George Vanderveer was an early 20th-Century American "conservative Seattle lawyer" who defended Industrial Workers of the World members during the union's years of "deepest trouble." Vanderveer was born on August 2, 1875. During and after World War I, Vanderveer became a champion of IWW laborers. Beyond cases, he wrote Governor Ernest Lister of Washington State to stop the arrest of "Wobblies" because their imprisonment was a "grievous social and industrial wrong." In 1916, Vanderveer defended Wobblies accused in this massacre. Vanderveer defended 101 IWW members, including IWW co-founder Bill Haywood, in a Chicago espionage trial in 1918. During World War I the U. S. government moved against the IWW. On September 5, 1917, U. S. Department of Justice agents made simultaneous raids on dozens of IWW meeting halls across the country. Minutes books, mailing lists, publications were seized, with the U. S. Department of Justice removing five tons of material from the IWW's General Office in Chicago alone.
This seized material was scoured for possible violations of the Espionage Act of 1917 and other laws, with a view to future prosecution of the organization's leaders and key activists. Based on documents seized on September 5, a Federal Grand Jury in Chicago indicted 166 IWW leaders for conspiring to hinder the draft, encourage desertion, intimidate others in connection with labor disputes, under the new Espionage Act. 101 went on trial en masse before Judge Kenesaw Mountain Landis, which began on April 1, 1918. Vanderveer argued that most evidence predated the war, they were all convicted -- including those for years. The judge sentenced 35 to 5 years, 33 to 10 years, 15 to 20 years. In 1919, Vanderveer defended AFL and IWW members in this five-day general work stoppage by more than 65,000 workers in Seattle, which lasted February 6–11. In late 1919, Vanderveer returned from Chicago to Seattle, where he defended eleven men arrested and charged with the murder of Warren O. Grimm during the Centralia massacre, which landed local lawyer Elmer Smith in jail among others.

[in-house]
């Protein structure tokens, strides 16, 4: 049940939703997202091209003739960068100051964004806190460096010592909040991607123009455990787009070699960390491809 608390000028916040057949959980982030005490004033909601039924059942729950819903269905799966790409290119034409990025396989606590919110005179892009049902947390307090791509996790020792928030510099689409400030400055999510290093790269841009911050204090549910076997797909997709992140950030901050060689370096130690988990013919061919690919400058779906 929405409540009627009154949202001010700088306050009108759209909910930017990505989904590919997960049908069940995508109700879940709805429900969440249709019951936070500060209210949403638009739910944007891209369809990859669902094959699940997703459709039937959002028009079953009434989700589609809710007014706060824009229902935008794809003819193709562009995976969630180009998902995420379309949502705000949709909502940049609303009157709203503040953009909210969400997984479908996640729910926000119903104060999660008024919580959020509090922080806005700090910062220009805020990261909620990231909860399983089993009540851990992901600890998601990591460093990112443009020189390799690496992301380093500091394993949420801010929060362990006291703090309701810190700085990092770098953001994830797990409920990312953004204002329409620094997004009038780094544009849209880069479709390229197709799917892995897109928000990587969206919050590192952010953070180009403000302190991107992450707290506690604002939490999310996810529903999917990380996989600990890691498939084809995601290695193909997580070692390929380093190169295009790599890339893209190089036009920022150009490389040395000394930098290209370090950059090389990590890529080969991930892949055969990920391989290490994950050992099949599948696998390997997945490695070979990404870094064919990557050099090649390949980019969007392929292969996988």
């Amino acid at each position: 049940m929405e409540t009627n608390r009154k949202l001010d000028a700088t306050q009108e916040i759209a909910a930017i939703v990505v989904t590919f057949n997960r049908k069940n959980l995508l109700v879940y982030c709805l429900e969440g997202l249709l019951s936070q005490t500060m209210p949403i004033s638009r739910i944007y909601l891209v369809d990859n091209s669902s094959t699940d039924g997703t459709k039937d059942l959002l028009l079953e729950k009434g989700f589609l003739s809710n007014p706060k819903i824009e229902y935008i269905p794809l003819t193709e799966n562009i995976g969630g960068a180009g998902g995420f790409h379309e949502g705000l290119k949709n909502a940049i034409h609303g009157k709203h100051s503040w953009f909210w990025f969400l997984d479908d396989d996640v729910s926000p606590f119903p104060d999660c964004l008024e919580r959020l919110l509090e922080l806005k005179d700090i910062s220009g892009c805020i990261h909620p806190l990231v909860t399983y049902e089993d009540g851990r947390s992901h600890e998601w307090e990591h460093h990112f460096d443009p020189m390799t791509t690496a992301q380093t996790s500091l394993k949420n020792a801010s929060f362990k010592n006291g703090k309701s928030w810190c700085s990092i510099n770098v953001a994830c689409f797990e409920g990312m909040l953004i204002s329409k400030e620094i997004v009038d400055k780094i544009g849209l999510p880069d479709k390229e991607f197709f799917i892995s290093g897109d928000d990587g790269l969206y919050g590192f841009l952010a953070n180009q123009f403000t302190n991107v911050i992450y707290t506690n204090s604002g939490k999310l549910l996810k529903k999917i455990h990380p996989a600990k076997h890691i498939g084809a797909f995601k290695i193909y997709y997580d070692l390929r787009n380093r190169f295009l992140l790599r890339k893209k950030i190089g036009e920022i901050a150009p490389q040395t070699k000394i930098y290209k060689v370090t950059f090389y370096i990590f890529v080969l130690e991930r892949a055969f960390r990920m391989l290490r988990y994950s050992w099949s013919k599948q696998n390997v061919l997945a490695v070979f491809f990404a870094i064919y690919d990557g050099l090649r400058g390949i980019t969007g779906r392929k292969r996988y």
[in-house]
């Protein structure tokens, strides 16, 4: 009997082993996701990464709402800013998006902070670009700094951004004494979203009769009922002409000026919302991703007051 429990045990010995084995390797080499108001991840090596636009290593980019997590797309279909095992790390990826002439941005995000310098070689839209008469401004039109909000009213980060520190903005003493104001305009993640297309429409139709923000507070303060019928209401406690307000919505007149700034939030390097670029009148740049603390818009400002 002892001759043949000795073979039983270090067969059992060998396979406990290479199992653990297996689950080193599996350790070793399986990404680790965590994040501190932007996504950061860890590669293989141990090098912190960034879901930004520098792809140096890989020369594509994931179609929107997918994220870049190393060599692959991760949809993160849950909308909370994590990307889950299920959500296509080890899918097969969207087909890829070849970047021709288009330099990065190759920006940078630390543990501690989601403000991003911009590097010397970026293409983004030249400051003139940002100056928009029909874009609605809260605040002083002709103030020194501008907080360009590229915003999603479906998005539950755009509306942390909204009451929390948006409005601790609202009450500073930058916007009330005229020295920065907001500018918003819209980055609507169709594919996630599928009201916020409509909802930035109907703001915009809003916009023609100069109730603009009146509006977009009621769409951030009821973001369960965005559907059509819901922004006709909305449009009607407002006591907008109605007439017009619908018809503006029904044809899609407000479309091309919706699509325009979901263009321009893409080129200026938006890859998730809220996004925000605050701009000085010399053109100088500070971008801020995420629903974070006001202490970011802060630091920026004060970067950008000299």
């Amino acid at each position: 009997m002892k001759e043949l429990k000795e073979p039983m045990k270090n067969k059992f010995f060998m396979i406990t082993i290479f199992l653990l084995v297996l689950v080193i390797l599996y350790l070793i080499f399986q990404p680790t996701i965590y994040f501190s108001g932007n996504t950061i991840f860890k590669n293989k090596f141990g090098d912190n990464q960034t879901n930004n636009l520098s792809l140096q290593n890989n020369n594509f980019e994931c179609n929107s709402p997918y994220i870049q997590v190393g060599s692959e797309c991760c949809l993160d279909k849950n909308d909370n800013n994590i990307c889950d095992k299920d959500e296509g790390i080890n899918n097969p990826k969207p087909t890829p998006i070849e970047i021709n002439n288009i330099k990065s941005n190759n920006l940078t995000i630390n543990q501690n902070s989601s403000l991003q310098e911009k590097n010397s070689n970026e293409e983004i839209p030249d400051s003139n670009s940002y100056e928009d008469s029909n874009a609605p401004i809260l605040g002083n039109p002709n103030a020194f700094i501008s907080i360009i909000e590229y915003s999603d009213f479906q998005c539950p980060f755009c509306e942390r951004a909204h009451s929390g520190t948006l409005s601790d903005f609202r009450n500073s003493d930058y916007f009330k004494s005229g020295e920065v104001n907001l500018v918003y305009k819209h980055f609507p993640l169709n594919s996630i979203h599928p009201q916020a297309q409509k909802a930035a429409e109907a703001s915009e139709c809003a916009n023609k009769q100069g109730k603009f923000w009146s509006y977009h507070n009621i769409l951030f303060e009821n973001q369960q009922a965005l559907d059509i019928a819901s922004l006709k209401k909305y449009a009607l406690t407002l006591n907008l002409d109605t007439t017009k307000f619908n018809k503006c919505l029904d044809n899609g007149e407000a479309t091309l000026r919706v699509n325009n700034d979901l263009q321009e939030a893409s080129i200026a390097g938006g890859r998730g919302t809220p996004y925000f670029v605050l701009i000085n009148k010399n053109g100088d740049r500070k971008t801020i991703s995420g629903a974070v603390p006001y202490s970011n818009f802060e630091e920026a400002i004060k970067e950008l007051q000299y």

During the trial, Vanderveer is reputed to have said: The IWWs say there must be a fundamental change and that fundamental change must be in the reorganization of industry, for public service, so that the purpose shall be that we will work to live and not live to work. Work for service rather than work for profit... This is a big case, counsel says, the biggest case, tried in this country, but the biggest thing about these big things is from beginning to end it has been a struggle on the one side for ideas and on the other side to suppress those ideas! Vanderveer represented teachers in Seattle High School Teachers Chap. No. 200 of the American Federation of Teachers v. Sharples; when teachers formed a union, the state school board imposed a "yellow dog" contract on them. AFT Local 200 fought the yellow dog rule in court. Hawley, Lowell S.. Counsel for the damned: a biography of George Francis Vanderveer. Philadelphia: J. B. Lippincott Co. Workers of the World Collection, Part 1, Papers, 1905–1972 Phillip Taft Papers